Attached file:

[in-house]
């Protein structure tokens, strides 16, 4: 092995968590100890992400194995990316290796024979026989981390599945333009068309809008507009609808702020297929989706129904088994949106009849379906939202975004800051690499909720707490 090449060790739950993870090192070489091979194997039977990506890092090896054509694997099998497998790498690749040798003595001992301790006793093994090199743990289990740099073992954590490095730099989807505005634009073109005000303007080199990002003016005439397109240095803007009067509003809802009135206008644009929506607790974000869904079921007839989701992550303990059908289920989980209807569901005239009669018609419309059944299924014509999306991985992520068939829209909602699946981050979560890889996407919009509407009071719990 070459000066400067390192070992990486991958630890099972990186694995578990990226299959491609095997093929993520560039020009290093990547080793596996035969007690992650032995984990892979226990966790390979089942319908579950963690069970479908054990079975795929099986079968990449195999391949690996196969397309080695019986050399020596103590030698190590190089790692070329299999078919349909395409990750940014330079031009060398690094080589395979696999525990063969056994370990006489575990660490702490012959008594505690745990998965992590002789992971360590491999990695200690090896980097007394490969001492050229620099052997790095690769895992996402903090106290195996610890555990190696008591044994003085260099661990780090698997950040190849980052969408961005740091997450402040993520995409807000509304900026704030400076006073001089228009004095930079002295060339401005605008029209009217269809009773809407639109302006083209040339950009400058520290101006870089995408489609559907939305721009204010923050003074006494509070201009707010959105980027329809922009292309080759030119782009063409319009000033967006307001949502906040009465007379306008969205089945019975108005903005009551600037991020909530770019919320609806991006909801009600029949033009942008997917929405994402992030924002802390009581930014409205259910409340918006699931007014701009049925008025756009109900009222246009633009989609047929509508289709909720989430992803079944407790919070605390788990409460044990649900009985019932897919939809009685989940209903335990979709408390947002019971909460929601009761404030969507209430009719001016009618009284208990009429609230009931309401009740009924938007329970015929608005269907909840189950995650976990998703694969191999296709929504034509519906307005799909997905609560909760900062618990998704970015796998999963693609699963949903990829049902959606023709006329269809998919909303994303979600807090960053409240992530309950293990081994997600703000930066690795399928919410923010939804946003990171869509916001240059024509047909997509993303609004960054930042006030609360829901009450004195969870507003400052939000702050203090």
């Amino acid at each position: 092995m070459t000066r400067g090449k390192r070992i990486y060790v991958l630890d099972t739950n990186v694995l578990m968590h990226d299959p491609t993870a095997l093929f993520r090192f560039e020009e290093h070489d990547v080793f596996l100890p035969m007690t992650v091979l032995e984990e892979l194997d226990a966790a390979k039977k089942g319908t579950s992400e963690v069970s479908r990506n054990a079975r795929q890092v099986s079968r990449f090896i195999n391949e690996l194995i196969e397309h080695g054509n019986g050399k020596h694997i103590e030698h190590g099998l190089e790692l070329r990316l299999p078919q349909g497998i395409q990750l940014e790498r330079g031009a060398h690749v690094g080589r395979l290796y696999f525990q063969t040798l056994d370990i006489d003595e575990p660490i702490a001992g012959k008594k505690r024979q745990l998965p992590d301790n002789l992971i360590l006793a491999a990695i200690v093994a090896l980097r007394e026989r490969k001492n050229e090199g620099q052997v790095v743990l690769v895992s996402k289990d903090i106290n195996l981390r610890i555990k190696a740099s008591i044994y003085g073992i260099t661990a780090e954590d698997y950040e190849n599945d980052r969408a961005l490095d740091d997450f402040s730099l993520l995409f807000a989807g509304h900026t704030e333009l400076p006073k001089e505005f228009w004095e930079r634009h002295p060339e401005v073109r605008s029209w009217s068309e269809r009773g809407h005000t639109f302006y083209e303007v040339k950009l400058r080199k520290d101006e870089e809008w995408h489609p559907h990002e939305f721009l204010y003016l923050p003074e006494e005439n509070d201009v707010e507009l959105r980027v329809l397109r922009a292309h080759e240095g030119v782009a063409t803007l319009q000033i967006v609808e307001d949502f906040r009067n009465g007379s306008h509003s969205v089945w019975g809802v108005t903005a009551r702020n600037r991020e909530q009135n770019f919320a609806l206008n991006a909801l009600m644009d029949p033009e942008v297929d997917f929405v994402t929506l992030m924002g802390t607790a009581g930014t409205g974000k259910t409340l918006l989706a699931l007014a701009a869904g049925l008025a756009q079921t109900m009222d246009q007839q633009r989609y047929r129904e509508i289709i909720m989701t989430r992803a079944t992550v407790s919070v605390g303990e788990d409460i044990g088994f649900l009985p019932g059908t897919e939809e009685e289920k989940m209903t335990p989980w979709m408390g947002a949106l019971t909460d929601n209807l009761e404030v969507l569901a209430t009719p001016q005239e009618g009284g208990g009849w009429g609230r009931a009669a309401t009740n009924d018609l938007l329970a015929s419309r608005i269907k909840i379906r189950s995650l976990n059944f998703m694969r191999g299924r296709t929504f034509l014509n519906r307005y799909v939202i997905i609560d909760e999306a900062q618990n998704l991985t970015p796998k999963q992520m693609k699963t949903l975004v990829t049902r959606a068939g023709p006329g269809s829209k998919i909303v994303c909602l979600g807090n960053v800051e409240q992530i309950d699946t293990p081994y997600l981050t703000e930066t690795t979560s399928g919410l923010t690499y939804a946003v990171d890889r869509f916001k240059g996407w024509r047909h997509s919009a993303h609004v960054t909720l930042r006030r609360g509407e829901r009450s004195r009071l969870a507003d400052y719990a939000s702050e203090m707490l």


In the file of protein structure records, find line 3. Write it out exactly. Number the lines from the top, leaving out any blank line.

């Amino acid at each position: 092995m070459t000066r400067g090449k390192r070992i990486y060790v991958l630890d099972t739950n990186v694995l578990m968590h990226d299959p491609t993870a095997l093929f993520r090192f560039e020009e290093h070489d990547v080793f596996l100890p035969m007690t992650v091979l032995e984990e892979l194997d226990a966790a390979k039977k089942g319908t579950s992400e963690v069970s479908r990506n054990a079975r795929q890092v099986s079968r990449f090896i195999n391949e690996l194995i196969e397309h080695g054509n019986g050399k020596h694997i103590e030698h190590g099998l190089e790692l070329r990316l299999p078919q349909g497998i395409q990750l940014e790498r330079g031009a060398h690749v690094g080589r395979l290796y696999f525990q063969t040798l056994d370990i006489d003595e575990p660490i702490a001992g012959k008594k505690r024979q745990l998965p992590d301790n002789l992971i360590l006793a491999a990695i200690v093994a090896l980097r007394e026989r490969k001492n050229e090199g620099q052997v790095v743990l690769v895992s996402k289990d903090i106290n195996l981390r610890i555990k190696a740099s008591i044994y003085g073992i260099t661990a780090e954590d698997y950040e190849n599945d980052r969408a961005l490095d740091d997450f402040s730099l993520l995409f807000a989807g509304h900026t704030e333009l400076p006073k001089e505005f228009w004095e930079r634009h002295p060339e401005v073109r605008s029209w009217s068309e269809r009773g809407h005000t639109f302006y083209e303007v040339k950009l400058r080199k520290d101006e870089e809008w995408h489609p559907h990002e939305f721009l204010y003016l923050p003074e006494e005439n509070d201009v707010e507009l959105r980027v329809l397109r922009a292309h080759e240095g030119v782009a063409t803007l319009q000033i967006v609808e307001d949502f906040r009067n009465g007379s306008h509003s969205v089945w019975g809802v108005t903005a009551r702020n600037r991020e909530q009135n770019f919320a609806l206008n991006a909801l009600m644009d029949p033009e942008v297929d997917f929405v994402t929506l992030m924002g802390t607790a009581g930014t409205g974000k259910t409340l918006l989706a699931l007014a701009a869904g049925l008025a756009q079921t109900m009222d246009q007839q633009r989609y047929r129904e509508i289709i909720m989701t989430r992803a079944t992550v407790s919070v605390g303990e788990d409460i044990g088994f649900l009985p019932g059908t897919e939809e009685e289920k989940m209903t335990p989980w979709m408390g947002a949106l019971t909460d929601n209807l009761e404030v969507l569901a209430t009719p001016q005239e009618g009284g208990g009849w009429g609230r009931a009669a309401t009740n009924d018609l938007l329970a015929s419309r608005i269907k909840i379906r189950s995650l976990n059944f998703m694969r191999g299924r296709t929504f034509l014509n519906r307005y799909v939202i997905i609560d909760e999306a900062q618990n998704l991985t970015p796998k999963q992520m693609k699963t949903l975004v990829t049902r959606a068939g023709p006329g269809s829209k998919i909303v994303c909602l979600g807090n960053v800051e409240q992530i309950d699946t293990p081994y997600l981050t703000e930066t690795t979560s399928g919410l923010t690499y939804a946003v990171d890889r869509f916001k240059g996407w024509r047909h997509s919009a993303h609004v960054t909720l930042r006030r609360g509407e829901r009450s004195r009071l969870a507003d400052y719990a939000s702050e203090m707490l």